I’d also have had an idea why I would and could live in the sticks, I’d have had another idea that would fill ex-barn and ex-stable with something sensible – preferably something sensible and income-generating so it would provide me with yet another idea on how to pay for maintenance of the gigantic roof.
In the real world the old family farm just got sold.
This summer I noticed how the private environment in which the colours of a national flag are flown is usually unmatched by the pride it is meant to display. Hence, I started taking pictures of citizens who nail their colours to the flag post.
For several years now I have been taking pictures of a dying breed: telephone boxes. I managed to upload a few yesterday.
While some of the boxes have been upgraded to a non-box shape with huge screen and WiFi, many are in a sad state and some even stripped of their primary function. The variety of shapes and types of boxes and telephones even in a single country is astonishing and even the gutted ones continue to serve as advertising space, rain shelters, smoking rooms and toilets for dogs and humans alike.
Toilets, Camping »La Pinède, Calvi (Corsica), May 2017
Brother and sister, Calvi (Corsica), May 2017
Old masters by new ones: in September 2014 (yes, it took a while for me to edit) artist Donovan Spaanstra recreated Willem van de Velde’s Schepen voor de Kust in Amsterdam Noord’s Ghostface Killahstraat.
KUNSTFORUM International 230 (2014), p 127.
A short while after my last portrait session with Marianne Vlaschits, KUNSTFORUM International did an interview with her and two fellow artists and she asked if it was ok to use one of my portraits to go with the interview.
One of my pictures published in KUNSTFORUM? Just what I needed to conclude the year.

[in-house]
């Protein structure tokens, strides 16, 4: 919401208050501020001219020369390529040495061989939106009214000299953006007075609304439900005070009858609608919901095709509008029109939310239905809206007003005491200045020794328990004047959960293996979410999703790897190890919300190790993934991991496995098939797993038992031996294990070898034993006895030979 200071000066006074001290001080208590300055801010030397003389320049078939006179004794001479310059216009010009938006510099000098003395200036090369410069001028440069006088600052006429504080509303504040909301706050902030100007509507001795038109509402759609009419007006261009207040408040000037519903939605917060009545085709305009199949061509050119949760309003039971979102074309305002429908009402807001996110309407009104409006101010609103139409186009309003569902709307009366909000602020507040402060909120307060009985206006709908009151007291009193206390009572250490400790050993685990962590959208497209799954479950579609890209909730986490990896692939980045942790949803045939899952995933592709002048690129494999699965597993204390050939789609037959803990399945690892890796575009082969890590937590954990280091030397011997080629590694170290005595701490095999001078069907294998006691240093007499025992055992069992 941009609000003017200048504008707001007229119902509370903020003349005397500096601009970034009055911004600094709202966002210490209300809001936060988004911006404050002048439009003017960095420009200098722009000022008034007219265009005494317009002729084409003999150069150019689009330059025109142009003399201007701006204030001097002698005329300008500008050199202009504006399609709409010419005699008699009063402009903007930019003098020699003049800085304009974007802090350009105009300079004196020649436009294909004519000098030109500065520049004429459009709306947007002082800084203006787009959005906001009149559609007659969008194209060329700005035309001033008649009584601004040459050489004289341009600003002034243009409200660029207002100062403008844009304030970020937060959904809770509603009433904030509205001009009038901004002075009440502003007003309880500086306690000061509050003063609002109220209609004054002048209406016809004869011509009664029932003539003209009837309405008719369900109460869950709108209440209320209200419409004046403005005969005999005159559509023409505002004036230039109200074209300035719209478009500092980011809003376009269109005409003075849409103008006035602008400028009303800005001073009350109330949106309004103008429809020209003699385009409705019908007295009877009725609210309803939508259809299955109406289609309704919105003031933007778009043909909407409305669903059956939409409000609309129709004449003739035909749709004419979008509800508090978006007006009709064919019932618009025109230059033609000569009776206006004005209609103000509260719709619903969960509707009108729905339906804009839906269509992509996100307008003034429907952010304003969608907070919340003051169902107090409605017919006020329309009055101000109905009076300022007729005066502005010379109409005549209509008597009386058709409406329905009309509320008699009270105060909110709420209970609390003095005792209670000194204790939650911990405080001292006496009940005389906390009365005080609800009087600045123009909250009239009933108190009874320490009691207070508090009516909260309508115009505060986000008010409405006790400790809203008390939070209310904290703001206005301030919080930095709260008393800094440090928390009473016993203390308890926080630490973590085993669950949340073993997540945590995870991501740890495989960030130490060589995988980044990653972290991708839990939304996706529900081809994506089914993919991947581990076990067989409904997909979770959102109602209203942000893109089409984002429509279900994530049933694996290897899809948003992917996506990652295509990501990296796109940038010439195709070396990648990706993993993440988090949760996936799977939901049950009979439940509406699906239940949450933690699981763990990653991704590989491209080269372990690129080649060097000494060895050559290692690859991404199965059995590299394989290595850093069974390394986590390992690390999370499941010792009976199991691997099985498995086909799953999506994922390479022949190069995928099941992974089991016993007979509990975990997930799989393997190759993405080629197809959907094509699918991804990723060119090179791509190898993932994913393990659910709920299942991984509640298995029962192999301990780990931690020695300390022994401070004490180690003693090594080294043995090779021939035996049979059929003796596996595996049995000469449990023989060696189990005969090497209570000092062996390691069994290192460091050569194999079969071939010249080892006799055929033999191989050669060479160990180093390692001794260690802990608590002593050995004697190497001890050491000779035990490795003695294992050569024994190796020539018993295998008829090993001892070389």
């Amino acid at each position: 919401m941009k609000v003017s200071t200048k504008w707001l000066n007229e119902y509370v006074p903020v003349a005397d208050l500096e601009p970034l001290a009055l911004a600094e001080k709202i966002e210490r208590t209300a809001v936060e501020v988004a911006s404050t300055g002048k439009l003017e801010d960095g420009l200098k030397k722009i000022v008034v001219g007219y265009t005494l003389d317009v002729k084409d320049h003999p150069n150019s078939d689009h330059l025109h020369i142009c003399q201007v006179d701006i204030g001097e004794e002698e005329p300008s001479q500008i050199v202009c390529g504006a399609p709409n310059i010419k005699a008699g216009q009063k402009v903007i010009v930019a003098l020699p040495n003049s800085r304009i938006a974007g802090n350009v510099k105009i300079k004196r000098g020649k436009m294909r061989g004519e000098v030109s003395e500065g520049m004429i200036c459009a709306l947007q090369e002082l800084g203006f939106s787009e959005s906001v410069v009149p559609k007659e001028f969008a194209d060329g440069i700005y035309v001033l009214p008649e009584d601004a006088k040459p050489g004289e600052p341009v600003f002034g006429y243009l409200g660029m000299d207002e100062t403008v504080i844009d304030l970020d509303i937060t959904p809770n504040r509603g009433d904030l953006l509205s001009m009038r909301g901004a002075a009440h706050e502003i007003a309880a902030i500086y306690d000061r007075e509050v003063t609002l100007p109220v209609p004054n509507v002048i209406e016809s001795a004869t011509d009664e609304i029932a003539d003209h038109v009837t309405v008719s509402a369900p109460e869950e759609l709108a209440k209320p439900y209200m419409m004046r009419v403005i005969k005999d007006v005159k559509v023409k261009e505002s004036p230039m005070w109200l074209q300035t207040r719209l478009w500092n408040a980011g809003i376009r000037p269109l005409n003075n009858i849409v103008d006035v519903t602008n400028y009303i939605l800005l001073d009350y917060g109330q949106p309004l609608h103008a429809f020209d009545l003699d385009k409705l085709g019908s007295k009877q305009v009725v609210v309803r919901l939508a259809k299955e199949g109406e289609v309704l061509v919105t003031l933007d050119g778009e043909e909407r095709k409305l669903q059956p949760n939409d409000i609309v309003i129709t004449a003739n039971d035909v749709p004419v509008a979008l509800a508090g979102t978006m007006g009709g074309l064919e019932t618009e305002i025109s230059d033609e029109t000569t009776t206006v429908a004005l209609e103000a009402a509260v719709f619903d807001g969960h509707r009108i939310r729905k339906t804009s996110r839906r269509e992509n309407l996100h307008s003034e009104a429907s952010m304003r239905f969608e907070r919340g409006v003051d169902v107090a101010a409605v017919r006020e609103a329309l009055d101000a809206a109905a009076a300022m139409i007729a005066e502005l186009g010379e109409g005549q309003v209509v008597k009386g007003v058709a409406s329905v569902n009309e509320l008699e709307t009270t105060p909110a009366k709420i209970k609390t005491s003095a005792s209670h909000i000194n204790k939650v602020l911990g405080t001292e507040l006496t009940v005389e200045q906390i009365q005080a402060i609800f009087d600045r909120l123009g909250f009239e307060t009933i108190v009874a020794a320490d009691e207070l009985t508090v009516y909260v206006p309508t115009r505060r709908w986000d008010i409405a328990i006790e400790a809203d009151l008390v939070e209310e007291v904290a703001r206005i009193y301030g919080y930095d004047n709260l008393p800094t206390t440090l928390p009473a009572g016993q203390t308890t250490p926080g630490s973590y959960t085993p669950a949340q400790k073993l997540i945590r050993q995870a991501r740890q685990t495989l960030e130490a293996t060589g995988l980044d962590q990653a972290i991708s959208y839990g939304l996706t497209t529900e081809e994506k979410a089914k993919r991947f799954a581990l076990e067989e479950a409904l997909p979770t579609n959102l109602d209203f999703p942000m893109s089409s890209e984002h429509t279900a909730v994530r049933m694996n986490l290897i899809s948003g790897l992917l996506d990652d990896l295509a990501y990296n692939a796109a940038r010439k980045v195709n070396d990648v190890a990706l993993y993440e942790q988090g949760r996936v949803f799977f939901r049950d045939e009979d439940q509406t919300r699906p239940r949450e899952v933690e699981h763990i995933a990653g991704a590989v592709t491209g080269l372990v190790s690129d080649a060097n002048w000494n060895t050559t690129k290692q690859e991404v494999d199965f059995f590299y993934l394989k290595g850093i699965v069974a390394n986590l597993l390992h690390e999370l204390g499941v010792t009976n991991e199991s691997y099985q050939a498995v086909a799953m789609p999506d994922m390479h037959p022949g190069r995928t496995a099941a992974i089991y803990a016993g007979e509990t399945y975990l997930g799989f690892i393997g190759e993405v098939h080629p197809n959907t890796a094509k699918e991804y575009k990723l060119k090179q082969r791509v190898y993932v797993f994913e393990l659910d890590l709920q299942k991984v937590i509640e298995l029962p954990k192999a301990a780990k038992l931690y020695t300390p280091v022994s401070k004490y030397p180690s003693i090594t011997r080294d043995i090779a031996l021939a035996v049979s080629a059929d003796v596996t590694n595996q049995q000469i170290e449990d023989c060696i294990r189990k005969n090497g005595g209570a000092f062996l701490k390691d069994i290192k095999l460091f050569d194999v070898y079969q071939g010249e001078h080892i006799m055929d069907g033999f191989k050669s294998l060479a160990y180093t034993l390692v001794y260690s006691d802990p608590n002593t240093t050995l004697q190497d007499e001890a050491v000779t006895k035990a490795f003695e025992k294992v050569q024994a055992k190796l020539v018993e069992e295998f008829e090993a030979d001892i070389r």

Unfortunately photo credits were mistakenly omitted, which means that my first KUNSTFORUM publication is anonymous. But in the end this infringement also meant another four malnourished children treated or material for the safe birth of 10 babies or 250 people vaccinated against meningitis or 400 children vaccinated against Measles in the second installment of »Infringing for Médecins Sans Frontières«.
If you, too, want to make a donation, you can do so here.
When asked whether he wrote on a schedule or only when struck by inspiration, Somerset Maugham allegedly replied:
I write only when inspiration strikes.
Fortunately it strikes every morning at nine o’clock sharp.
Earlier this year my dear friend Nic had asked if I would be interested in shooting a portrait of his family. Since they live some 1200 km away, the crucial question for me was not so much if but more when. Then, in early September, I was in the vicinity (meaning: only 400 km away), and spontaneously opted for the detour to pay a long overdue visit to Amsterdam – and also finally meet their daughter.
I did not have my gear with me and there only was an hour left in between the idea to go for the shoot and me having to be through the door for the train station, so in order to put the opportunity to good use we had to move fast and I had to borrow Marlene’s old Canon. Of course time was even scarcer after the usual displacement of furniture had taken place, and the combination of time pressure, borrowed equipment and a different camera maker resulted in a couple of technical blunders on my part, but we all had a fun time and in the end were pretty pleased with the results.
I wanted to try using a tilt/shift lens for a long time. I don’t particularly love the miniature effect, but I really like what Gregory Heisler is doing to the focal plane by tilting and I thought shifting would be great for architecture. So the other day I grabbed an old 50mm f/1.9, a body cap, black molton and a heated paper clip. I used the paper clip to cut the body cap open and the glue (obviously) to glue it all together.
To be honest, I was a bit stumped when, after my first test shots, I realised that I had also created a macro lens by considerably increasing the focal length. Thus, this now is my tilt-shit-lens.
My friend and colleague Doc Babel not only taught me rudimentary Spanish, he and his wife also provided me with a home in Munich during the last few years, which made many things easier than they easily could have been.
And now that it’s their turn to look for a new home, they pack some aluminum boxes bound for South America and thought that some decent head shots would make their new start easier. I was of course more than happy to provide that part of their luggage.
Big thanks to Nemo Babelfish for hosting us in his fabulous »Toberaum« which first made for a great location for the portrait session, later for drinks, and even later for some impromptu music.